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Sometimes, mathematical proofs accepted in the scientific community are found to be wrong. What is the disproved proof that was believed to be correct for the longest period of time?

clarification: Note that I'm asking only about proofs where the result itself turned out to be false.

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    $\begingroup$ The longest should be among the subtractions you can do in the (currently 39) replies at mathoverflow.net/questions/35468/…. Either that, or you’ll become convinced that the question is meaningless. $\endgroup$ – Francois Ziegler Dec 21 '17 at 23:28
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In 1923 Henri Dulac published a solution of Hilbert problem 16, second part. This was accepted, he received a prize of the French academy, and the problem was considered solved until a gap in the proof was found by Ilyashenko in 1982. It took about 10 years to fill the gap (Ilyashenko and Ecalle, independently, 1992). 1982-1923=59, so for 59 years the fact was believed to be proven while it was not. This is the longest example that I know.

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Are you asking about proofs of results where the result itself turns out to be false, or do you allow proofs with one part that was incomplete (a proof not covering all cases is strictly speaking not a valid proof of the claimed theorem) and the gap was filled in later?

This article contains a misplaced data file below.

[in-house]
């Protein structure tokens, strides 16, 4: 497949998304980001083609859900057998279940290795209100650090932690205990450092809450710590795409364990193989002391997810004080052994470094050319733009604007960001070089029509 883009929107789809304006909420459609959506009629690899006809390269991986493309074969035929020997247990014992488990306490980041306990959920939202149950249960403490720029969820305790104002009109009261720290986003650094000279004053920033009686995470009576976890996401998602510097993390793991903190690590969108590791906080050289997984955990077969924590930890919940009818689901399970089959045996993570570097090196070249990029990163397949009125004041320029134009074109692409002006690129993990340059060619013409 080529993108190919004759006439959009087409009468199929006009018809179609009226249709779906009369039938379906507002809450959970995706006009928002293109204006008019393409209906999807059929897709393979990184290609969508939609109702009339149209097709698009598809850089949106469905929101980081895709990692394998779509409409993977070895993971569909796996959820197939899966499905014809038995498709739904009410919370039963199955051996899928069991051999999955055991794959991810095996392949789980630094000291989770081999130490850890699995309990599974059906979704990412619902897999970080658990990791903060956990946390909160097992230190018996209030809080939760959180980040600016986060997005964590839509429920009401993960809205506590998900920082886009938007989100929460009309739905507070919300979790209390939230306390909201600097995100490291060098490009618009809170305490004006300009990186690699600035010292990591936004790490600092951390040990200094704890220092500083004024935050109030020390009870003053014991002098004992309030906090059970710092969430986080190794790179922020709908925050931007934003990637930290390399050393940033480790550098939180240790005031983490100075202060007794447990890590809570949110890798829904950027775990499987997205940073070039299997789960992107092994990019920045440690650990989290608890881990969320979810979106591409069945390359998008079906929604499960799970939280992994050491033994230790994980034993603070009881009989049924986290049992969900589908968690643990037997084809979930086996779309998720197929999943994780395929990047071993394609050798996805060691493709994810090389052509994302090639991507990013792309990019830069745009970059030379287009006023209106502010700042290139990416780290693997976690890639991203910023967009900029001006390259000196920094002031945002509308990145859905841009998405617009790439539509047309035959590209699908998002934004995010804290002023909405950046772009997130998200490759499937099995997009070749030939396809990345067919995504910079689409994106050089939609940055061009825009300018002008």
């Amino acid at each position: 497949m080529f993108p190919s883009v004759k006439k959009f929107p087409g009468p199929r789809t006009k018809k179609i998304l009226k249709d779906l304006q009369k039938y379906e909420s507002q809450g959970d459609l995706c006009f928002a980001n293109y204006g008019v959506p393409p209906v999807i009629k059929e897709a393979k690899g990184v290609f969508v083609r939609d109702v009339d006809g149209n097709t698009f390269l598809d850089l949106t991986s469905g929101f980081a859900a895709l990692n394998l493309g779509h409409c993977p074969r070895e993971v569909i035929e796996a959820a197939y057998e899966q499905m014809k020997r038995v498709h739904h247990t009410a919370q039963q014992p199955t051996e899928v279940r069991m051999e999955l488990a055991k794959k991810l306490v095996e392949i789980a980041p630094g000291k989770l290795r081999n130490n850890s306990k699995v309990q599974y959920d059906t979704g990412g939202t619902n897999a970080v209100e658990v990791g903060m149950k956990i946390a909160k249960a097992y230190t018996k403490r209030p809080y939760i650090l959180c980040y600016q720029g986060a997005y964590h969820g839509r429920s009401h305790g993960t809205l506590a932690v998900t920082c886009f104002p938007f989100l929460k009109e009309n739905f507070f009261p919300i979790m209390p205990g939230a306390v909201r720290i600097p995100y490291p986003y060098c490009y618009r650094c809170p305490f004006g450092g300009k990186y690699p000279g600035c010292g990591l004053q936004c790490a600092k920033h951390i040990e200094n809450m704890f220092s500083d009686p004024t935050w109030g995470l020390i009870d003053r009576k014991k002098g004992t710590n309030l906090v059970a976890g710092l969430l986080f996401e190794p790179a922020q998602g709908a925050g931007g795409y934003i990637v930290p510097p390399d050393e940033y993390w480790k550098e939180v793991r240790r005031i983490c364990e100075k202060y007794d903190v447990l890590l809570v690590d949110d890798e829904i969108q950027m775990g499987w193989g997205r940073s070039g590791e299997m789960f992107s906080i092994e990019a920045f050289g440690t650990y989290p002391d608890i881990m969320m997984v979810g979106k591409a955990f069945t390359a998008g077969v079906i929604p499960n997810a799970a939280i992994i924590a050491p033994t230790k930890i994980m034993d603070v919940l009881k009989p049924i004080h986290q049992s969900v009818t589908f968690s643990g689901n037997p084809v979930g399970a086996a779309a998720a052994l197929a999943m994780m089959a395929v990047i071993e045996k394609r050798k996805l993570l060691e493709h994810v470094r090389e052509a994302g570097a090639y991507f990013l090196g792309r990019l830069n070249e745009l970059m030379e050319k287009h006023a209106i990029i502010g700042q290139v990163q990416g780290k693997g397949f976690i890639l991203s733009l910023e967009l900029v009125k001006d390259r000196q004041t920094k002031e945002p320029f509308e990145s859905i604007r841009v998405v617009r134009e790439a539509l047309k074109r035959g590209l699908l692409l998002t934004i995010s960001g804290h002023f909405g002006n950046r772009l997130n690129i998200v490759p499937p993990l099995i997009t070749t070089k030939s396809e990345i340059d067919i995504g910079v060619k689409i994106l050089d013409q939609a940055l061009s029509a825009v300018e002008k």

The history of the Kronecker-Weber theorem provides an example of an incomplete proof that went unquestioned for a long time. Weber published a proof in 1886 and a gap was found in it and filled in 95 years later by Neumann. See the Wikipedia page about the Kronecker-Weber theorem. Arguably the reason nobody noticed the gap for so long is that, in the intervening years (starting with Hilbert ten years after Weber) other proofs and further conceptual generalizations of the Kronecker-Weber theorem were found, so there was not a strong incentive to recheck Weber's proof in order to have a proof of the result.

Again, if what you are really after is proofs that were fundamentally mistaken rather than being incomplete, this example I give does not fit. Please clarify your intentions.

Arguably, until a rigorous definition of real numbers and a proof of their completeness was found in the 1800s, lots of earlier work involving the real numbers was not fully justified. For example, Euclidean geometry needs further conditions related to continuity or completeness of the reals, which the ancient Greeks did not realize. Thus you could say there are 2000-year old examples in Euclidean geometry, and you'd be hard-pressed to find examples over a longer time period than that.

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  • $\begingroup$ According to Wikipedia, the first complete proof was given by Hilbert in 1896. $\endgroup$ – Alexandre Eremenko Dec 22 '17 at 15:33

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